Rising Voices Writers Conference

8:00 am - 5:00 pm

Margaret T. Hance Park, Phoenix AZ

Rising Voices Writers Conference
Organized in partnership with Phoenix Center for the Arts

June 1, 2019
8 a.m. to 5 p.m.
Phoenix Center for the Arts
1202 N 3rd St, Phoenix, AZ 85004

Registration: $79
Early Bird Discount: (Deadline, May 21) $69
Students/Seniors/Veterans, $59
(Additional discount available for event volunteers.)

To register: bit.ly/2Jap45z
Information at risingvoiceswriters@gmail.com

Tel. 623-252-2772


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Rising Voices Writers Conference is a new annual event dedicated to emerging and experienced writers of all ages and backgrounds with a goal of cultivating ideas and perspectives exploring the issues and interests of multicultural America.

The inaugural conference, hosted in partnership with Phoenix Center for the Arts and produced by the New Carpa Writers Institute, will feature an all-day, multidisciplinary array of workshops, panels, readings and performances.

A noon panel discussion will explore publishing tips and opportunities from experience writers in fiction, theater, poetry and journalism. Workshops will include instruction on drama, poetry, fiction, essay writing and storytelling.

Writing instructors for the event will include journalist, playwright and ASU adjunct professor James E. Garcia; ASU Senior Lecturer, short story writer and oral historian Julie Garcia (Julie is also the  publisher of Canyon Voices online literary magazine at ASU); and poet and actress Anna Flores, author of Pocha Theory. (Additional speakers, instructors and topics TBA)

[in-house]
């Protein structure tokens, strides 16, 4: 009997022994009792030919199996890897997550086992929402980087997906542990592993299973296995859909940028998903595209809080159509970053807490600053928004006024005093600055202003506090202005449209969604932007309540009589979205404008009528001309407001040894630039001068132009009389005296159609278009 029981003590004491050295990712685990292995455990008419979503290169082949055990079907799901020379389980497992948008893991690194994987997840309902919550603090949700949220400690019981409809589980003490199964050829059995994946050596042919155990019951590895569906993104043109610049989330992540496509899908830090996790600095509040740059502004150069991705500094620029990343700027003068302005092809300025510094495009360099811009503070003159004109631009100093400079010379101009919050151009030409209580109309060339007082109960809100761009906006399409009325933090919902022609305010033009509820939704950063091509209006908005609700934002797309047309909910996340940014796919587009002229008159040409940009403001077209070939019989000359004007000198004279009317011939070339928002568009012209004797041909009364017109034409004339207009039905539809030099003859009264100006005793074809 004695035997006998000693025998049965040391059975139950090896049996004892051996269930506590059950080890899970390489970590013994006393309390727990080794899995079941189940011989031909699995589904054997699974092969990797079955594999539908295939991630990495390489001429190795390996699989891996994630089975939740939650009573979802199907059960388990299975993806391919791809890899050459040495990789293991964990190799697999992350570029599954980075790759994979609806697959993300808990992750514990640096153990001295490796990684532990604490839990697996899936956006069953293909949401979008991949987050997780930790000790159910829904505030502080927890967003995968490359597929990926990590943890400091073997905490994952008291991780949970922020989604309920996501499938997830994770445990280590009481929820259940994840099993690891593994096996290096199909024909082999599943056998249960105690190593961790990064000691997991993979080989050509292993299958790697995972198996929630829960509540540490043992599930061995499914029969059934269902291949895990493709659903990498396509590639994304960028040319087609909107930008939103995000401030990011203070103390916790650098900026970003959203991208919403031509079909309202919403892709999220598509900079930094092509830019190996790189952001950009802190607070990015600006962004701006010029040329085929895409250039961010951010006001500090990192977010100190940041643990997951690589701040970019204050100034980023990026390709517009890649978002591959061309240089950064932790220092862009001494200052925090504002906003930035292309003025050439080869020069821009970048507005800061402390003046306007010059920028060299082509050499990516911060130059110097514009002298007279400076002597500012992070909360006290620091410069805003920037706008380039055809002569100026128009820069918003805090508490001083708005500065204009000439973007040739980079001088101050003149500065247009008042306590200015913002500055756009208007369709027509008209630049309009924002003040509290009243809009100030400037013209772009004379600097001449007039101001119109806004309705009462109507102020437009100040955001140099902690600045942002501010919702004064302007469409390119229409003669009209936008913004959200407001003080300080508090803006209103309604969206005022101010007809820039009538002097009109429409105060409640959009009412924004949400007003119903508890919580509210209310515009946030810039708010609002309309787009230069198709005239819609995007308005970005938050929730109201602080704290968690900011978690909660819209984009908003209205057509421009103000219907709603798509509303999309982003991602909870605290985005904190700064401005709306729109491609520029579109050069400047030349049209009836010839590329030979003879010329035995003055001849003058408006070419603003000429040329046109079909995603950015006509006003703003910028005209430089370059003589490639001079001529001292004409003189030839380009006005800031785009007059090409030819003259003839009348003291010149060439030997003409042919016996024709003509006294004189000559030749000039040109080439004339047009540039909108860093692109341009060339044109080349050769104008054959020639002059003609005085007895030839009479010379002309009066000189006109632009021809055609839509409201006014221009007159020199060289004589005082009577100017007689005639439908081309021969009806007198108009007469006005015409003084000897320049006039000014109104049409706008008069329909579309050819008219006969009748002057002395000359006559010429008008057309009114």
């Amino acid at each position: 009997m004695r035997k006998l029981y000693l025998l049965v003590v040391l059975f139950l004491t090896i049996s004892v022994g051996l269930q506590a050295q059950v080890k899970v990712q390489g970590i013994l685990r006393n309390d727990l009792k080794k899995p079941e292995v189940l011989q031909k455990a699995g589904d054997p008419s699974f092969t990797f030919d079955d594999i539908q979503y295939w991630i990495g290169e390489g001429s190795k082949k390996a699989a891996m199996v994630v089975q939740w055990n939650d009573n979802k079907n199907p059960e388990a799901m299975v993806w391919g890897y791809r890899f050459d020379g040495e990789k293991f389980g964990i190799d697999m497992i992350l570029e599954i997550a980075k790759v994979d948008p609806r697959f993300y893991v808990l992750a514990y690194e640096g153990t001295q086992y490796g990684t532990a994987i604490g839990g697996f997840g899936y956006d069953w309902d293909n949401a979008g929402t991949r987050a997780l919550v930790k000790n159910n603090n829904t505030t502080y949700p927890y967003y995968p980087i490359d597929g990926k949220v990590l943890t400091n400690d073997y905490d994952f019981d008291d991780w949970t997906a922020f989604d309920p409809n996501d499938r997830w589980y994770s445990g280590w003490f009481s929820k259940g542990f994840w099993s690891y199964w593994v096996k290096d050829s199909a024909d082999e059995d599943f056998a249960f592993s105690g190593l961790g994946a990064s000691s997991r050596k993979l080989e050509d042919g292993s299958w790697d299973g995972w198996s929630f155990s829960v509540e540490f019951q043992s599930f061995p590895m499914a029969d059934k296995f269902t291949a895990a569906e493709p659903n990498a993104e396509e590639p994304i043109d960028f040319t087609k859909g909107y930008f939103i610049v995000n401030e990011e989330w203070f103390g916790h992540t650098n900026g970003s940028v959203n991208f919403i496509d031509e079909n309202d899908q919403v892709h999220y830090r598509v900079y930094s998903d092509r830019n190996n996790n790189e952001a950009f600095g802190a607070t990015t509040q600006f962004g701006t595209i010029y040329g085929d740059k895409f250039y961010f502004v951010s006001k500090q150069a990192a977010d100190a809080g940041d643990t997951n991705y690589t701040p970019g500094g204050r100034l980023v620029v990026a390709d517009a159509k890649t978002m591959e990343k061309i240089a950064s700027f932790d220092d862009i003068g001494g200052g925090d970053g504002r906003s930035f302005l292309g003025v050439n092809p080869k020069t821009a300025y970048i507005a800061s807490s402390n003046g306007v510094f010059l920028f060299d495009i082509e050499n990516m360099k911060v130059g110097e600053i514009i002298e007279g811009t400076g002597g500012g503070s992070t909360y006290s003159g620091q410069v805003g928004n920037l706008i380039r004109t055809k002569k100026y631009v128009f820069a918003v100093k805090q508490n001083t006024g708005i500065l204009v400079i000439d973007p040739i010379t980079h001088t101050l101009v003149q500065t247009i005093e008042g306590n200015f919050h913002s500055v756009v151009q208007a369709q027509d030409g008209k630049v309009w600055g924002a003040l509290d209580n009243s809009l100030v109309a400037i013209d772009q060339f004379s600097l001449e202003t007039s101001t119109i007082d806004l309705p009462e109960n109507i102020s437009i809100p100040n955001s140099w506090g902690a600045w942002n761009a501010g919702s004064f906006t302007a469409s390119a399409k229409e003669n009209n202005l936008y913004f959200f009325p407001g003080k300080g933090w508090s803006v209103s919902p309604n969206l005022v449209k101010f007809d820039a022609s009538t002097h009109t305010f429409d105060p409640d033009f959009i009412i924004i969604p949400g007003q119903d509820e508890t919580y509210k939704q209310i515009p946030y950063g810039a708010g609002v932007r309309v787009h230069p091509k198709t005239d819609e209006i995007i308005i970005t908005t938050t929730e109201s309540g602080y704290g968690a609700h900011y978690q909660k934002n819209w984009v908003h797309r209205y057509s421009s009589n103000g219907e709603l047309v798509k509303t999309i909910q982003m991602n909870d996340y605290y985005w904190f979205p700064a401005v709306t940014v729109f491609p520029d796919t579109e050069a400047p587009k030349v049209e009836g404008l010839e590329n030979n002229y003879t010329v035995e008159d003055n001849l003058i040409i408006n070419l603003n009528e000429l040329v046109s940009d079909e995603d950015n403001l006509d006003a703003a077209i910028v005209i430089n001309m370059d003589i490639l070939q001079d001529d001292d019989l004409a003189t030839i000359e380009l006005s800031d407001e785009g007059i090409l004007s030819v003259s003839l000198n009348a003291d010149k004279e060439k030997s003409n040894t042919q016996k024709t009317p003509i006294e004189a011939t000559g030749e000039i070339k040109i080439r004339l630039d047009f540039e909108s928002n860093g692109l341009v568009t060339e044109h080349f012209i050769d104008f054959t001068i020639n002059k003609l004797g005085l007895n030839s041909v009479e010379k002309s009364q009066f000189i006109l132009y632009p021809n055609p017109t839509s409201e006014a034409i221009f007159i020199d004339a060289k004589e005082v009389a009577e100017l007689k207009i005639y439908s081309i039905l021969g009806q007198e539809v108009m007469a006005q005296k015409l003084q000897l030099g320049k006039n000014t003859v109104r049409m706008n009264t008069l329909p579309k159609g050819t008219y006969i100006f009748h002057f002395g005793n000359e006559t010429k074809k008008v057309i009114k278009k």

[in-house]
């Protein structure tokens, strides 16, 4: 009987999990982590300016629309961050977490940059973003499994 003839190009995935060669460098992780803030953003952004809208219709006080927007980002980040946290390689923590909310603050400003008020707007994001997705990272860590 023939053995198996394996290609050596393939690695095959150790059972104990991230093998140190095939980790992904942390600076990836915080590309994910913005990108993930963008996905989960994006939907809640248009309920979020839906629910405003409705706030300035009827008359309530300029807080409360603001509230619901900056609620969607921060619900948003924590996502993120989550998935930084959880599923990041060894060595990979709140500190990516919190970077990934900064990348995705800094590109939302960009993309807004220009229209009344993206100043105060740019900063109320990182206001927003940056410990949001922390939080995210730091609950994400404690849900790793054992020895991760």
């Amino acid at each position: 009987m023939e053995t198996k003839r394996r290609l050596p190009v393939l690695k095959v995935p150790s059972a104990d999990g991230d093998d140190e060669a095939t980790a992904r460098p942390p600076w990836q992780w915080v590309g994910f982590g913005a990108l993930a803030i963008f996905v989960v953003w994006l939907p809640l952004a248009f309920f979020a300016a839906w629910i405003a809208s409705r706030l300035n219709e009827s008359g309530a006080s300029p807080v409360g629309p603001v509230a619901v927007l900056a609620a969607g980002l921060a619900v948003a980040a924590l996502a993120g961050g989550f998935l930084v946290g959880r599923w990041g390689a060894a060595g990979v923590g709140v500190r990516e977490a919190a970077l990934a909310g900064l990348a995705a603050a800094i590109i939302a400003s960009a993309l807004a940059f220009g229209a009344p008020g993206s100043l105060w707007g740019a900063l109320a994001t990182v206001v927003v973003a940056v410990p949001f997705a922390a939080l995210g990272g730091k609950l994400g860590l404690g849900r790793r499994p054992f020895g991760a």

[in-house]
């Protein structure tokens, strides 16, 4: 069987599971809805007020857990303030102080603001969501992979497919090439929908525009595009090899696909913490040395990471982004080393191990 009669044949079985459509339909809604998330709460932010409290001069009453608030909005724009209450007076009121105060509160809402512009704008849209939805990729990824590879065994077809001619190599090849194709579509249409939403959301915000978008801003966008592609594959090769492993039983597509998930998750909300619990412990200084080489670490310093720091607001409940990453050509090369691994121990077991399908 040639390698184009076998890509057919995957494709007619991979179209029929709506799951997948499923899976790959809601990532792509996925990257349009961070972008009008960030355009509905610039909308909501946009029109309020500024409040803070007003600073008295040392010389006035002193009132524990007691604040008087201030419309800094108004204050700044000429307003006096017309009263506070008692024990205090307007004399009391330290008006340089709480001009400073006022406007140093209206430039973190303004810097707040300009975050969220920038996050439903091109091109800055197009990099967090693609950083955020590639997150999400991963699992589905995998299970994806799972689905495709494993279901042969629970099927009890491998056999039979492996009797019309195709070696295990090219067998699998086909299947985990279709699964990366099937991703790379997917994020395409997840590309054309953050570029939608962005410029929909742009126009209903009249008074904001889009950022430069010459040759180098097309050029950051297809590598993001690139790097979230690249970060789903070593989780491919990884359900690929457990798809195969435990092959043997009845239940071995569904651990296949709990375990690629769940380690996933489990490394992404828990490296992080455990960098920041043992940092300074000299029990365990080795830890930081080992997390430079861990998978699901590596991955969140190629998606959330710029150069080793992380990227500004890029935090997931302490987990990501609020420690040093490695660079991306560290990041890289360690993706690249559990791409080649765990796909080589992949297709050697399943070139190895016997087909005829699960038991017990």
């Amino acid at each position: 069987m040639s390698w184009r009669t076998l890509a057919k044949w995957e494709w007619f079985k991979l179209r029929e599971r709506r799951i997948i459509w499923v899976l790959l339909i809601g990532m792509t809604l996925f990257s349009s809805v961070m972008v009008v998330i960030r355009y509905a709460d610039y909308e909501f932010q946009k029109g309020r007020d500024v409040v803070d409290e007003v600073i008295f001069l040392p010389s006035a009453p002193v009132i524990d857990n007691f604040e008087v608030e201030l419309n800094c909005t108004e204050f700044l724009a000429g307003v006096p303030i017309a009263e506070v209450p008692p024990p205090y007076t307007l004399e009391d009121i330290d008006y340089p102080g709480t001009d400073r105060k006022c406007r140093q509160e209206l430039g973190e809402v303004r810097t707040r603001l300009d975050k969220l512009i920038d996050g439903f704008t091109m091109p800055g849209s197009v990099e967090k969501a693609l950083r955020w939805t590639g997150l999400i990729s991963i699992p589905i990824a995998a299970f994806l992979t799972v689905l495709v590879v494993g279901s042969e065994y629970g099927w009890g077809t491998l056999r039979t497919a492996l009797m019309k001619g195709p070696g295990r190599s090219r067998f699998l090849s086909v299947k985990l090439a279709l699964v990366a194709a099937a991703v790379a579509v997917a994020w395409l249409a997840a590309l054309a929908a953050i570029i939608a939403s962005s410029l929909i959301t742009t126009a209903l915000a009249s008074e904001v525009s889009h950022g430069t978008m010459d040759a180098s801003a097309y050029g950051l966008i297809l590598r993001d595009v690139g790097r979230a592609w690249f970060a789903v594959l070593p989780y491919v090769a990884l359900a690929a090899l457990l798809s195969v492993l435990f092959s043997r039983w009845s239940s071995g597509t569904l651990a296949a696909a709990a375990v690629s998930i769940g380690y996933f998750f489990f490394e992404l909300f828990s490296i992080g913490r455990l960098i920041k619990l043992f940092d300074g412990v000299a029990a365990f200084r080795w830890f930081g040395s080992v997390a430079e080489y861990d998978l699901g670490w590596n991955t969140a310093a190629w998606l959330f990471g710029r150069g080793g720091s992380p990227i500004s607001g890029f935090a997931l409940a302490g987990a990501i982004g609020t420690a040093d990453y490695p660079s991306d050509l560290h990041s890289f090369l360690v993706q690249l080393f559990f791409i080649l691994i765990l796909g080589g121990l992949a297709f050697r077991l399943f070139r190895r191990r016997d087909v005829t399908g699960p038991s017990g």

James E. Garcia, a widely published journalist and author of more than 30 plays, will be our keynote speaker.

Keynote Bio:
As a journalist, James E. Garcia has worked as a reporter, columnist, editor, foreign correspondent and television and radio commentator. He is a columnist for AZMirror.com, editor and publisher of VanguardiaArizona.com, and founder of the soon-to-come Vanguardia America podcast and weekly news update.

James is an adjunct professor at Arizona State University, where he has taught ethnic studies, Latino politics and a wide range of creative and non-fiction writing courses. An accomplished playwright, he is founder and producing artistic director of New Carpa Theater Co., which stages Latino and multicultural works.

Garcia has been creating live theater and performance for more than 30 years in the Southwest. New Carpa, founded in 2002, features new and emerging Latino and multicultural productions. In its nearly 20-year history, the nonprofit theater company has cultivated the careers of countless emerging artists of color. Most of Garcia’s own creative work — he is the author of more than 30 plays — has highlighted contemporary social justice issues in America.

His play, “1070 (We Were Strangers Once Too), is the story of an immigrant family coping with the passage of Senate Bill 1070 in Arizona, regarded at the time as the most anti-immigrant legislation in the nation; “Voices of Valor” recounts the impact of Latino veterans and their families during WWII; “American Dreamer: the Life and Times of Raul H. Castro” is the story of Arizona’s only ever Hispanic governor; “Ghost Dance Messiah” is a theatrical commentary on historical and contemporary Native American life.

Garcia’s upcoming work includes “Miranda’s Curse”, which opens at Herberger Theater Center May 13, is a contemporary adaptation of The Tempest set in the southern Arizona desert.

“My work has been presented in spaces ranging from a 2,500-seat Gammage Auditorium to the parking lot of a local art gallery and everywhere in between. In each instance, I’ve tried to ensure that my plays reflect the story of my community, not just the Latino community or communities of color but the American community as a whole.”

Garcia has a bachelor’s degree in journalism from the University of Texas at Austin and a Master of Fine Arts degree from Arizona State University.